A federal judge has ordered Internet search engine Google to turn over some search data, including 50,000 web addresses, to the US government.
However, Judge James Ware denied a request that Google hand over a list of people's search requests.
The Justice Department had wanted access to search records to help prevent access to online pornography.
The judge said privacy considerations led him to deny part of the department's request.
"This concern, combined with the prevalence of Internet searches for sexually explicit material, gives this court pause as to whether the search queries themselves may constitute potentially sensitive information," he said in his ruling.
Google lawyer Nicole Wong said it was reassuring that the judge's decision had "sent a clear message about privacy".
"What his ruling means is that neither the government nor anyone else has carte blanche when demanding data from Internet companies," she said.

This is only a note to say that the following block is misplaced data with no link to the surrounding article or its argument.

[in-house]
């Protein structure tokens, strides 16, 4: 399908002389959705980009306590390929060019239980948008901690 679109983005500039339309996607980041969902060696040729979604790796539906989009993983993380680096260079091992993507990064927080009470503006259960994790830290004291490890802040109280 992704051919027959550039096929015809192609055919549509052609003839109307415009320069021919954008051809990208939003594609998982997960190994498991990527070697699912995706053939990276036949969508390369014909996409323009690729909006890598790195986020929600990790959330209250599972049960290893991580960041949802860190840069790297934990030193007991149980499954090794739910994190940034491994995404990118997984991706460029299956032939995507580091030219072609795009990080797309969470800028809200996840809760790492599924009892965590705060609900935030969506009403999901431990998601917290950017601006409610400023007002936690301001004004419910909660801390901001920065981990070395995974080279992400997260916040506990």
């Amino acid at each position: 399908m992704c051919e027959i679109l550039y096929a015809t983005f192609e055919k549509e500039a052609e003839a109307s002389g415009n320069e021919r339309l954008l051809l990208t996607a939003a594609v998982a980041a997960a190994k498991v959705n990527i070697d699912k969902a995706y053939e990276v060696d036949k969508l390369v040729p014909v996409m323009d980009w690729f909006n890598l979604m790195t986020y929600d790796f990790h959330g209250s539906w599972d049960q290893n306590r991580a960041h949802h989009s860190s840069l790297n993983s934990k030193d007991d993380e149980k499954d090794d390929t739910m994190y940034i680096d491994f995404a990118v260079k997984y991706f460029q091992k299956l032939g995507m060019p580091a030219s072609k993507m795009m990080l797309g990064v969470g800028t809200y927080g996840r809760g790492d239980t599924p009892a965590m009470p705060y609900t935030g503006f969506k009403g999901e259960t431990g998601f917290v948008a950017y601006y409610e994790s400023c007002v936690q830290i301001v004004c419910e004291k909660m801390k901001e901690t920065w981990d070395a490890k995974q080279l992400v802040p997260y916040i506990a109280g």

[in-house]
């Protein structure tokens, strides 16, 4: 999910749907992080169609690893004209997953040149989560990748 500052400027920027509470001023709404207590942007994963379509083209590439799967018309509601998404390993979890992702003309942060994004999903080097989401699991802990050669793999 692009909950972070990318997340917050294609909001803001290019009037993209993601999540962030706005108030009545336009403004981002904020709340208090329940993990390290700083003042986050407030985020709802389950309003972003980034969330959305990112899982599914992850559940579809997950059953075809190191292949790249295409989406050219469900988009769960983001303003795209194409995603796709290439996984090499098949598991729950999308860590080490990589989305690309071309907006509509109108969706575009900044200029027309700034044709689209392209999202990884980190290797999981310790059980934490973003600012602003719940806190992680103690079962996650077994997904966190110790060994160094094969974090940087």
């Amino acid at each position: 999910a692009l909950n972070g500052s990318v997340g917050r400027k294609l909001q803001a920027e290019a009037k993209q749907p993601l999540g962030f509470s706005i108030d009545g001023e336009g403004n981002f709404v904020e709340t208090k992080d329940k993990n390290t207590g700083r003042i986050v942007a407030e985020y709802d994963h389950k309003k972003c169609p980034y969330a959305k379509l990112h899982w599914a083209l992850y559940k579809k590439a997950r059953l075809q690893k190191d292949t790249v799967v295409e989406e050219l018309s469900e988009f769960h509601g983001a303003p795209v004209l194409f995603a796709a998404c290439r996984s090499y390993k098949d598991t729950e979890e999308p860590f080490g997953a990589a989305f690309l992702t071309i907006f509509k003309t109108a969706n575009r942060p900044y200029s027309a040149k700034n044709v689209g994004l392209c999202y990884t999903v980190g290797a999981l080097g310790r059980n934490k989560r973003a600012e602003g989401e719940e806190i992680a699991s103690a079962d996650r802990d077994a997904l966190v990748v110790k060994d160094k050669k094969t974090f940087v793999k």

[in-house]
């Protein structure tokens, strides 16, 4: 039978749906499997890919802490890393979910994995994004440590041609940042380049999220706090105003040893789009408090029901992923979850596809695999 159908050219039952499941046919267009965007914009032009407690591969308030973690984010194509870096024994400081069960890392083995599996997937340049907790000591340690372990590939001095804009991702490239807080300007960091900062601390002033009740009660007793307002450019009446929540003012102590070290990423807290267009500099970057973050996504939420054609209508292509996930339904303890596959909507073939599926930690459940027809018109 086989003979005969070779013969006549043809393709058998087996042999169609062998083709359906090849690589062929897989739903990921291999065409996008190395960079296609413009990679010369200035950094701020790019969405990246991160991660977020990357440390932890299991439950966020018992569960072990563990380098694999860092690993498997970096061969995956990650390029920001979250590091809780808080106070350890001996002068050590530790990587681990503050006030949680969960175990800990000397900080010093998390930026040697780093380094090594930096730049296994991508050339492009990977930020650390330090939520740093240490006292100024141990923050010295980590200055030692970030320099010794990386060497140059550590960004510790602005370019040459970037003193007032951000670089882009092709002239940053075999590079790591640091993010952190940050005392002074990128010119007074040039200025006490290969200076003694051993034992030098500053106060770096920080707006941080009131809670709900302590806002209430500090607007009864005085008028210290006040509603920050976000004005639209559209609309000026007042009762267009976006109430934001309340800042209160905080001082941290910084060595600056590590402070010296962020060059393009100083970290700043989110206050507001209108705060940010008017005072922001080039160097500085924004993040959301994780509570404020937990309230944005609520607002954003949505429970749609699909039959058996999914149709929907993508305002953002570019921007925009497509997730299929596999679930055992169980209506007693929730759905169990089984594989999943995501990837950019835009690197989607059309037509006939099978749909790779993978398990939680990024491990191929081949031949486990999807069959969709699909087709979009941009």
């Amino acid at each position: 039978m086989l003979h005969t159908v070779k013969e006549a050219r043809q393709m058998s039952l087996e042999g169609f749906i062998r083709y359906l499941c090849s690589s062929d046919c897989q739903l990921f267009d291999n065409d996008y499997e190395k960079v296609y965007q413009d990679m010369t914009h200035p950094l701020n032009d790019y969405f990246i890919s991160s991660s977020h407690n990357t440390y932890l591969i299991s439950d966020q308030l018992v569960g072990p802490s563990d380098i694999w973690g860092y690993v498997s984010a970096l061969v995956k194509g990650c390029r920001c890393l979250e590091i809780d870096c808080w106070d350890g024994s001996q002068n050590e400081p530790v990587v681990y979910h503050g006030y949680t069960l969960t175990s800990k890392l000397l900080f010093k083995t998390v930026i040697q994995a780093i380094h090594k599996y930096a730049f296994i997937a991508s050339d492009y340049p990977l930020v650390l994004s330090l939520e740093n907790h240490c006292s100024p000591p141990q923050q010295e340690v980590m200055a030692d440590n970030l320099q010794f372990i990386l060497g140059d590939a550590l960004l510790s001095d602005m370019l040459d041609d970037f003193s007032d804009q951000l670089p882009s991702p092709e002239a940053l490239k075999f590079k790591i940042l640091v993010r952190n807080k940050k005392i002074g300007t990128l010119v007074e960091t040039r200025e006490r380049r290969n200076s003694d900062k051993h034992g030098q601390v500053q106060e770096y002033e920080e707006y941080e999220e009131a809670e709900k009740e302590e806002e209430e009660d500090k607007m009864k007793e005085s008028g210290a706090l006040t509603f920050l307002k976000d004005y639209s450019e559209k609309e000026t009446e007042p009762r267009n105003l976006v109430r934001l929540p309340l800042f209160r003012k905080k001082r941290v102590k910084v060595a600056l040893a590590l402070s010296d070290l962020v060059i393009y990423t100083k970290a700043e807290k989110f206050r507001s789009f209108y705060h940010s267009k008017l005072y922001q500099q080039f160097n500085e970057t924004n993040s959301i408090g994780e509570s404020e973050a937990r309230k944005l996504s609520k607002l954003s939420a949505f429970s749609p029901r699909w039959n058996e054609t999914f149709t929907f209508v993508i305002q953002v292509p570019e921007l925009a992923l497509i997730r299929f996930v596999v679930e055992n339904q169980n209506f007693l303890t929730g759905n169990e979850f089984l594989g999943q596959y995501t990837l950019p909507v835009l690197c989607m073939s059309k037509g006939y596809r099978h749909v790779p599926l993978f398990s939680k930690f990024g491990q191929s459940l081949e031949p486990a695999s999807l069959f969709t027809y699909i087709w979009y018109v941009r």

The ruling said the request for 50,000 web addresses, or URLs, was relevant for use in a statistical study the government is undertaking to defend the constitutionality of its child anti-pornography law.
Earlier, the government had reduced its request to just 50,000 web addresses and roughly 5,000 search terms from the millions or potentially billions of addresses it had initially sought.
"The expectation of privacy by some Google users may not be reasonable," Judge Ware wrote, "but may nonetheless have an appreciable impact on the way in which Google is perceived, and consequently the frequency with which users use Google."
The case has focused attention on the issue of personal information held by Internet companies.
The US Government is seeking to defend the 1998 Child Online Protection Act, which has been blocked by the Supreme Court because of legal challenges over how it is enforced.
It wants the data from the search engines to prove how easy it is to stumble over porn on the net.
Three of Google's competitors in Internet search technology - AOL, Yahoo and MSN - have complied with subpoenas in the case.